Would you consider an immediate manipulation for an acute ankle sprain?
Ok so my thoughts on why you should treat an acute ankle sprain using manipulation technique as soon as possible.
. Let’s first assume that you have established there is no fracture. Great. Now you have also established that there is clearly some form of ligament damage. Additionally, because of the uniqueness of the talus in that it is the only bone in the entire body with no muscle attachments, this is one of the few manipulable lesions which may genuinely present as a bone out of place. Remember that the talus is held in place part by the bony structures of the ankle mortice and part by the local ligaments. Now, consider that the shape of the talus from anterior to posterior is roughly triangular, with the posterior aspect being narrower than the anterior. That being the case, the forces which caused the ligament damage (anterior talofibular ligament) will also drive the talus in an anterior- lateral direction. Usually such force is restricted by the ligaments, but since they have failed in this case, the talus is free to drift unhinged. Once this has happened, there is likely to be a corresponding shift of the fibula from lateral to medial, occupying the space created by the broad body of the talus sliding anteriorly.
This shift creates a resistance to the talus simply sliding back into place. Now that the talus is sitting there it is actively impeding normal ankle joint function. What do the injured ligaments require for normal healing to take place? The answer is of course normal motion. Without normal motion the new fibres that arrive to affect the repair have no information regarding the direction of stresses that will be applied to the ligament. Those new fibres are therefore effectively “dumped”, lying in any random direction rather than placed to line in line with the stress. Because there is no motion (or inappropriate motion) there is no way of these new fibres ensuring correct alignment with motion. This means that these new ligament fibres create cross-linkages/adhesions at the joint which serve to further inhibit normal joint motion instead of facilitating good function. So on a biomechanical level manipulating the talus here would create a better healing environment and lead to a quicker, stronger repair of the damaged ligament structures.
On a neurological level, consider what happens in response to this injury. This swollen ankle with its significantly restricted joint motion will send little or no proprioceptive information regarding its changes in position, function, or terrain since there will be no changes occurring. It will certainly send no “normal” proprioceptive info since it is not functioning within its normal limits. What does the brain do when it stops getting information from a body part? We often hear it said that an area gets shut down. Unfortunately, that is not true. The brain does not just switch the area off and wait for healing to occur. The ankle wont suddenly pops a wee message up to the CNS saying “Yohoo! It is me. I know I have been off sick for three weeks, but I’m fit now and raring to go. Sign me back in.” Nope. When the brain draws a blank from an area it is expecting information from it does exactly what you would do when you do not get all the information you need. It does not go without anything but instead fills the blank with its own best guess.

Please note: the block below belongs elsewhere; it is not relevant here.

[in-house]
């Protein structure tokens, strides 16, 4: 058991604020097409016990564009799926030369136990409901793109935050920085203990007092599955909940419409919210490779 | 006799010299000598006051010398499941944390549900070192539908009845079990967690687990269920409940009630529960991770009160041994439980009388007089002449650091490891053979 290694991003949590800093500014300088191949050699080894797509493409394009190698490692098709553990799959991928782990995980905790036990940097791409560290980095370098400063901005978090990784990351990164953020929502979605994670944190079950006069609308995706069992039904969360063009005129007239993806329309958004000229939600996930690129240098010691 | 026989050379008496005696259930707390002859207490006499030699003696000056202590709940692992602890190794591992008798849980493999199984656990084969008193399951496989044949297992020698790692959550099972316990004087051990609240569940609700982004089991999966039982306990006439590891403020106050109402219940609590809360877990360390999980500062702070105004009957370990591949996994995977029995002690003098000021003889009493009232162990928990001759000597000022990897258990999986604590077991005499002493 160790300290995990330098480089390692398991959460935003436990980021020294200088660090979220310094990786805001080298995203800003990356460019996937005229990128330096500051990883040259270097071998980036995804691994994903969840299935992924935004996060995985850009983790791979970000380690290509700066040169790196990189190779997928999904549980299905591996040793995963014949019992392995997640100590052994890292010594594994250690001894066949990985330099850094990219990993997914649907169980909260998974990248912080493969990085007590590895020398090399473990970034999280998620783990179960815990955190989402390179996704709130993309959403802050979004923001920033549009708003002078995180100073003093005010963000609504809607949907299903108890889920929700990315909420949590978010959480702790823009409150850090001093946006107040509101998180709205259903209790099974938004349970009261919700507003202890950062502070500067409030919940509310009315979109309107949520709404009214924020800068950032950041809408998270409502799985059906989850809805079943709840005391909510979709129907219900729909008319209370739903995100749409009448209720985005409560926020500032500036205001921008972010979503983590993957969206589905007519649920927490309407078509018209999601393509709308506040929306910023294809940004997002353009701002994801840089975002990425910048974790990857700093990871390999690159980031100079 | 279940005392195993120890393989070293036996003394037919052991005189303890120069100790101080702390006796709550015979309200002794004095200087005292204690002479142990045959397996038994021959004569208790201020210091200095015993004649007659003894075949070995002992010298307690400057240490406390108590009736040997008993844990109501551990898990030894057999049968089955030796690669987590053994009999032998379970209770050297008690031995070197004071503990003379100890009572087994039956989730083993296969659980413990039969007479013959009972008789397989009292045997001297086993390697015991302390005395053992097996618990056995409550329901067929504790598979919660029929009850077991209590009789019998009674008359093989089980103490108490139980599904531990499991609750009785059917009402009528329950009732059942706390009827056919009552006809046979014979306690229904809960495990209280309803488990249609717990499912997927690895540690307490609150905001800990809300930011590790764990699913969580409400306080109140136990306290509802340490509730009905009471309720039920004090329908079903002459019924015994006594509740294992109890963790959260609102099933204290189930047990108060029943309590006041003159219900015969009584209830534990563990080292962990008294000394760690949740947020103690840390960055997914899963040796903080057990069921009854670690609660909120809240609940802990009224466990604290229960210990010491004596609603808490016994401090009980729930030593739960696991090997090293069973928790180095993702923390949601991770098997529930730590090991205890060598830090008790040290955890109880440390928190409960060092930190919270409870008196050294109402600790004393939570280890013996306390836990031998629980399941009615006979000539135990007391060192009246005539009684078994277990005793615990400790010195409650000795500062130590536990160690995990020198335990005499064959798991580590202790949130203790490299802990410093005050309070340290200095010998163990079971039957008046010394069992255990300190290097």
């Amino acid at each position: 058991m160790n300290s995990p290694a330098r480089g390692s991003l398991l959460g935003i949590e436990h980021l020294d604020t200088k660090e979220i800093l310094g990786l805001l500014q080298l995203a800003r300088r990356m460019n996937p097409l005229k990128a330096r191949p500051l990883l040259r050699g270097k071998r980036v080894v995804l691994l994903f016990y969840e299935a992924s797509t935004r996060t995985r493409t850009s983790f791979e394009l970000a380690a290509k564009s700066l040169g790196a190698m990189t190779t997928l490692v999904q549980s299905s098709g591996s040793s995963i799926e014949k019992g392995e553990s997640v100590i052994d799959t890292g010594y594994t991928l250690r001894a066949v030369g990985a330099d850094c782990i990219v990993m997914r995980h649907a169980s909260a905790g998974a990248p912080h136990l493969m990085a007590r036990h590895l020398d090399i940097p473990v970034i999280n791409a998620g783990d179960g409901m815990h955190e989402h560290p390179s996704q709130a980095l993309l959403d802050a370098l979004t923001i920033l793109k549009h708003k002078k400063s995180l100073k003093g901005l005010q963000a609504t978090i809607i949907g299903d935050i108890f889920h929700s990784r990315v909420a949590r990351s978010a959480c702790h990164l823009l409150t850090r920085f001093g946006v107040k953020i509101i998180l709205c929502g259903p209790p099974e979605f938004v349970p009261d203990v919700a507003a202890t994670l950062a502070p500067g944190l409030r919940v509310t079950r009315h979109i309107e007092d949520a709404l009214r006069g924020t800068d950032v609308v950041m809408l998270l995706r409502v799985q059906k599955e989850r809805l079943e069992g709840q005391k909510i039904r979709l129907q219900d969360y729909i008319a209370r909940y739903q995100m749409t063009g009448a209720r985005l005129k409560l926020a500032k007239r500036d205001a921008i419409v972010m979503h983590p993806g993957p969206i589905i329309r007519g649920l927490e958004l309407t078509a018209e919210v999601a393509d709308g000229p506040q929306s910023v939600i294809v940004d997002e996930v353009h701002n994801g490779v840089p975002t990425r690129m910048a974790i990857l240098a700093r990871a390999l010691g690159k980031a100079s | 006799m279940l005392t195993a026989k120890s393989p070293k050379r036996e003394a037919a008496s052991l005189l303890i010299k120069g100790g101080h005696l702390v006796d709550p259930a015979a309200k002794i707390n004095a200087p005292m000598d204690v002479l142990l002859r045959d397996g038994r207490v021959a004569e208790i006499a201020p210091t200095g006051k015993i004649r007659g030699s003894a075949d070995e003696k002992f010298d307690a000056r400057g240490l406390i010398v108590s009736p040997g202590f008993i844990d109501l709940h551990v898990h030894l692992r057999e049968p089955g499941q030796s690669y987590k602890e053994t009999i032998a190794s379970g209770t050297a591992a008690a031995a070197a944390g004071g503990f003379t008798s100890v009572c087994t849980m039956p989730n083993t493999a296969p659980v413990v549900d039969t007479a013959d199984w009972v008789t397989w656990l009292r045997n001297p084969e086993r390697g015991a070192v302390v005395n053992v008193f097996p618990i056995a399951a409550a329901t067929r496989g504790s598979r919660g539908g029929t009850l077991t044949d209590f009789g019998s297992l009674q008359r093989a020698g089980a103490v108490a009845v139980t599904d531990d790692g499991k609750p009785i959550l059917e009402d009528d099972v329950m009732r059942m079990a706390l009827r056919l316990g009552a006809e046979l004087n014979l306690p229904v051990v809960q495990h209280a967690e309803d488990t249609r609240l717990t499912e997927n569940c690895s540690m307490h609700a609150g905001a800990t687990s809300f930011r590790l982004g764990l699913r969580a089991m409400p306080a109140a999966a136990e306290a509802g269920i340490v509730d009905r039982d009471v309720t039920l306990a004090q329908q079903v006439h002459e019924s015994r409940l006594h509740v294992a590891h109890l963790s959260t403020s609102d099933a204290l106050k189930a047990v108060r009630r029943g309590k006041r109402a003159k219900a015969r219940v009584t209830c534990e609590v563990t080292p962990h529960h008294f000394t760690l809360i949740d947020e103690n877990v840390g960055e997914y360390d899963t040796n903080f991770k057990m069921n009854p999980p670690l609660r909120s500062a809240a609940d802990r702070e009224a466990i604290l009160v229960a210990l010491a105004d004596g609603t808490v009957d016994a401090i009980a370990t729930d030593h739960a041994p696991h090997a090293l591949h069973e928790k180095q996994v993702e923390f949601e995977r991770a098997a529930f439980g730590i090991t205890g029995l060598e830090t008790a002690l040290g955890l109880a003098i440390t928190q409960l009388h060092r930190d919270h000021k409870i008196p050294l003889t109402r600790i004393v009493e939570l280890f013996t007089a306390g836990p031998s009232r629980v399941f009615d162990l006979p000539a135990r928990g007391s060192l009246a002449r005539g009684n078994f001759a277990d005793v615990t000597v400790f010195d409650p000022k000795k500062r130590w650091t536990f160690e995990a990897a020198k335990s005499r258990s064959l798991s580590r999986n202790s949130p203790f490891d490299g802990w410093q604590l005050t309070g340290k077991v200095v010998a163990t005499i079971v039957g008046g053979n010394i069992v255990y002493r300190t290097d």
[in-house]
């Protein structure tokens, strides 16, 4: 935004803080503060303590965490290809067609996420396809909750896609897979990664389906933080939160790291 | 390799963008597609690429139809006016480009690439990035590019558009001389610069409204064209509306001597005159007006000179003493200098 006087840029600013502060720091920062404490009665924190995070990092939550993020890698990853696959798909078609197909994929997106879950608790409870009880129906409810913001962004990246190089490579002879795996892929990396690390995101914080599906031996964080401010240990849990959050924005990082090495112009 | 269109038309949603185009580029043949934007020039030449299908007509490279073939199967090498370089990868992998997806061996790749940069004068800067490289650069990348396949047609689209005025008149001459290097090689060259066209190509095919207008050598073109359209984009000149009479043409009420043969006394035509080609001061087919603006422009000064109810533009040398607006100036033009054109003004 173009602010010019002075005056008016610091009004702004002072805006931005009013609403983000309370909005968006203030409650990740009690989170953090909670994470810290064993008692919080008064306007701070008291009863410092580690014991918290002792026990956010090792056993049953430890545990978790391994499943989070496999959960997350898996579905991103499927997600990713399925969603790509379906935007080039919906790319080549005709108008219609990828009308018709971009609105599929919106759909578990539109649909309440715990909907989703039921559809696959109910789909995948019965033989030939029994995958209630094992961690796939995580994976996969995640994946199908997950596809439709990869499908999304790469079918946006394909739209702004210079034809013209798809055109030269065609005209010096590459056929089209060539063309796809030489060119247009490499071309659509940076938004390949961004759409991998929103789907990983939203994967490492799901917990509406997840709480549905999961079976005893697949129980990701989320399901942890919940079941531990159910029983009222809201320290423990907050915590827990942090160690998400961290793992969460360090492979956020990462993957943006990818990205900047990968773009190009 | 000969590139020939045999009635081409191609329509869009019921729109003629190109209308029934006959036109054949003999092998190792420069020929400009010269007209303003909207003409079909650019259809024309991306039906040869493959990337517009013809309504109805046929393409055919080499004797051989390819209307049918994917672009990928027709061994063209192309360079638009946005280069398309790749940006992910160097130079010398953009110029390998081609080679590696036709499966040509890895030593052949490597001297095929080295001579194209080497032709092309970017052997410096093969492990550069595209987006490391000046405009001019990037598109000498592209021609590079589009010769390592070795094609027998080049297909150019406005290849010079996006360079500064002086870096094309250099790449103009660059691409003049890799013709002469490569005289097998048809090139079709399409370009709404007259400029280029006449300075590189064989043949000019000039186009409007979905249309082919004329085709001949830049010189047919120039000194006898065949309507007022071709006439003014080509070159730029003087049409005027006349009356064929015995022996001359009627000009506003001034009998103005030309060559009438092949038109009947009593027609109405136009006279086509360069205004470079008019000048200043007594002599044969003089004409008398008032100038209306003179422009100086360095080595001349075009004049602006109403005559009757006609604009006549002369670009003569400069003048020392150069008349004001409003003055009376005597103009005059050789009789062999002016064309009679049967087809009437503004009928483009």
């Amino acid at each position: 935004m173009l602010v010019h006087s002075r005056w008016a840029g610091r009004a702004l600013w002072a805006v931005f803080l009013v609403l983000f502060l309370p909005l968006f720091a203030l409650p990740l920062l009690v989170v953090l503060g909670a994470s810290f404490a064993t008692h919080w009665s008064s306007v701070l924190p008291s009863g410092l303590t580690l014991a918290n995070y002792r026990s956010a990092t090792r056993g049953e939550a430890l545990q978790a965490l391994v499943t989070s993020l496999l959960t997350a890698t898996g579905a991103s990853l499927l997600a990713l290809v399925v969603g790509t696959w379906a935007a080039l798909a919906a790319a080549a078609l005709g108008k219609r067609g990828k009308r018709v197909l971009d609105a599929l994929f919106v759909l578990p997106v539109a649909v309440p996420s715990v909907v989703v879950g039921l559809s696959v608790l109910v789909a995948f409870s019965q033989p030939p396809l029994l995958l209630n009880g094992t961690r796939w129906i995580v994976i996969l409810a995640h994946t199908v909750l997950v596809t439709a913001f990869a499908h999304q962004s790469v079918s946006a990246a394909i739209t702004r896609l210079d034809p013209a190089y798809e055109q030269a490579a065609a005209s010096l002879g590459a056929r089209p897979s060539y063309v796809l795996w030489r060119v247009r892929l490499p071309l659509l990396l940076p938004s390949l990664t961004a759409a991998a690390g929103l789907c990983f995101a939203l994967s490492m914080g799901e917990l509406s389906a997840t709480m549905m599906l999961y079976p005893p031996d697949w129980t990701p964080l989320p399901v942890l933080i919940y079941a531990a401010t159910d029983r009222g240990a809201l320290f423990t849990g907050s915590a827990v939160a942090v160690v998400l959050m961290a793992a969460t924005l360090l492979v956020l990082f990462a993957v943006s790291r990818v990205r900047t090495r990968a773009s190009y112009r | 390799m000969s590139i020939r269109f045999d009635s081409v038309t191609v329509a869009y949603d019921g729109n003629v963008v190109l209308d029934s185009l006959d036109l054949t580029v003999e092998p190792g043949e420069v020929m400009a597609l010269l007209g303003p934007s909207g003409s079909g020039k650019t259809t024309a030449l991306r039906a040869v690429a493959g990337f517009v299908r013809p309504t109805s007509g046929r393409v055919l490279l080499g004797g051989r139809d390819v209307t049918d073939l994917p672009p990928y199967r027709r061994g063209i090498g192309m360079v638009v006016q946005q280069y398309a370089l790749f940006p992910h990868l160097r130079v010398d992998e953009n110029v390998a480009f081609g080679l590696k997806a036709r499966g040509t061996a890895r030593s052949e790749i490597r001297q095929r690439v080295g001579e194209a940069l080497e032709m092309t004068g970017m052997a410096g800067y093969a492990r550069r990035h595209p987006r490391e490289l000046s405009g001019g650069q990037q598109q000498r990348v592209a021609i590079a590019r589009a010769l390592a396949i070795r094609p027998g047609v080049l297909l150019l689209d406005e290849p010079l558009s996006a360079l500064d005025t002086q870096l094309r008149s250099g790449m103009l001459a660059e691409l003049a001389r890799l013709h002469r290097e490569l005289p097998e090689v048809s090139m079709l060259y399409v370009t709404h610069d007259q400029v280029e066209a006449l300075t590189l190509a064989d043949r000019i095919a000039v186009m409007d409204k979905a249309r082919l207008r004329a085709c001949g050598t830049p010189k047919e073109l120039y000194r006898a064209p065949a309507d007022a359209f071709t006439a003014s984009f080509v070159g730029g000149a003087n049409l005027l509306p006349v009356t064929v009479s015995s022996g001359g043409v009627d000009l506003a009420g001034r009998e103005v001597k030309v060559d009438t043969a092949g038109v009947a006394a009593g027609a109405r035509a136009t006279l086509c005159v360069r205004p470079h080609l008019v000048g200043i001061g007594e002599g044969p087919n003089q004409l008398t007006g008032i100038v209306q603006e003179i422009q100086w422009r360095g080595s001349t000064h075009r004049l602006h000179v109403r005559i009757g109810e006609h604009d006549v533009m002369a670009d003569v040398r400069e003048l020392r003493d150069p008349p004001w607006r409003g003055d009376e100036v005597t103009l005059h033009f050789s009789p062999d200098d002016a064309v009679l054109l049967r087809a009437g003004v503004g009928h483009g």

It uses past experiences and future expectations to guess what information it should have received. If you want to experience this for yourself then just sit in front of a mirror and stare at one point in the mirror without allowing your eyes or your attention to drift from that point for two minutes. This means that your brain is deprived of the information that is usually provided by your eyes constantly scanning your surrounds. It will not take long for you to start to “see” that your head has changed shape or colour or even fallen off altogether!!
You see, your brain’s best guess is simply not very good. So, when you do not change the lack of good neurological feedback going from the ankle to the brain you invite the brain to substitute the information for gobbledegook. The longer you leave that ankle the more expert your brain becomes at filling the void with incorrect information and the more rehearsed that pathway becomes, meaning that when the ankle is healing and trying to send good proprioceptive output it is hampered by the changed pathway created by the blanks of information during injury.
Now, what we know from the literature is that soft tissue work, stretching, exercise, massage, mobilisation is all helpful but none of that creates a response from the muscle spindle or the Golgi tendon organ in the way that manipulation does. Because manipulation alone takes the joint into it is Para- physiological space it is uniquely placed to send a barrage of sensory information via the Fusimotor System. So manipulating this lesion early does two things from a neurological perspective.
1-it shortens the timescale for incorrect/unhelpful neurological information to be filling in gaps 2. It sends large amounts of “normal” neurological stimulus through the system, helping to keep the system functioning as close as possible to how it functioned prior to injury.
For these reasons I would have no hesitation in manipulating such injuries. I would of course inform the patient that the treatment will be momentarily painful but that it will lead to a quicker and better repair in the long term.